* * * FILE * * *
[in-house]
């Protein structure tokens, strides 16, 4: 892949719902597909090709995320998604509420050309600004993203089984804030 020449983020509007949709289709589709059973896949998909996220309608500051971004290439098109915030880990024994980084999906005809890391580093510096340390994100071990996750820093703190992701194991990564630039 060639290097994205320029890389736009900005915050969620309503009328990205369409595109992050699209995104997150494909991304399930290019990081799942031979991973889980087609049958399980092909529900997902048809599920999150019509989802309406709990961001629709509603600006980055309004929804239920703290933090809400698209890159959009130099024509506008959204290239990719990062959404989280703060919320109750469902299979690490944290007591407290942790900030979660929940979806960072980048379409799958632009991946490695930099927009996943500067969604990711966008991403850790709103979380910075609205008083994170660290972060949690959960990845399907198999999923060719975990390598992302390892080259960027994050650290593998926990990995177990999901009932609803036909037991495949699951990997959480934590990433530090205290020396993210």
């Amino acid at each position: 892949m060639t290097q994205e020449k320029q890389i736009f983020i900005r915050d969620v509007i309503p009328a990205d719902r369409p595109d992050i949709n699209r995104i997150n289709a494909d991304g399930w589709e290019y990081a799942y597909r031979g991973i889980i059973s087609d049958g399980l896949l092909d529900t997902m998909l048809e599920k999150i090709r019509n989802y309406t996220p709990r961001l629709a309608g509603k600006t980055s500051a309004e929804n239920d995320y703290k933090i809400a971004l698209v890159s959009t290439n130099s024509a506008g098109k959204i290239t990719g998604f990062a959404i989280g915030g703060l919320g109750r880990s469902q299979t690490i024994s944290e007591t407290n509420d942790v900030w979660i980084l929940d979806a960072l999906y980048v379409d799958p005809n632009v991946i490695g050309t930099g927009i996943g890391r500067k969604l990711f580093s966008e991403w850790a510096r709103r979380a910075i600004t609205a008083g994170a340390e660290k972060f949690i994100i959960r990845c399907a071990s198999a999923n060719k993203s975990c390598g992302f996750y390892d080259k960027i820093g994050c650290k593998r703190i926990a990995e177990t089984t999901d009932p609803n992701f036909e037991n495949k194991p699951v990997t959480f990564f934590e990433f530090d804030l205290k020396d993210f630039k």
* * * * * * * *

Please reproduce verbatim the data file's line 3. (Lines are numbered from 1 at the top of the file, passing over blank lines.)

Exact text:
């Amino acid at each position: 892949m060639t290097q994205e020449k320029q890389i736009f983020i900005r915050d969620v509007i309503p009328a990205d719902r369409p595109d992050i949709n699209r995104i997150n289709a494909d991304g399930w589709e290019y990081a799942y597909r031979g991973i889980i059973s087609d049958g399980l896949l092909d529900t997902m998909l048809e599920k999150i090709r019509n989802y309406t996220p709990r961001l629709a309608g509603k600006t980055s500051a309004e929804n239920d995320y703290k933090i809400a971004l698209v890159s959009t290439n130099s024509a506008g098109k959204i290239t990719g998604f990062a959404i989280g915030g703060l919320g109750r880990s469902q299979t690490i024994s944290e007591t407290n509420d942790v900030w979660i980084l929940d979806a960072l999906y980048v379409d799958p005809n632009v991946i490695g050309t930099g927009i996943g890391r500067k969604l990711f580093s966008e991403w850790a510096r709103r979380a910075i600004t609205a008083g994170a340390e660290k972060f949690i994100i959960r990845c399907a071990s198999a999923n060719k993203s975990c390598g992302f996750y390892d080259k960027i820093g994050c650290k593998r703190i926990a990995e177990t089984t999901d009932p609803n992701f036909e037991n495949k194991p699951v990997t959480f990564f934590e990433f530090d804030l205290k020396d993210f630039k």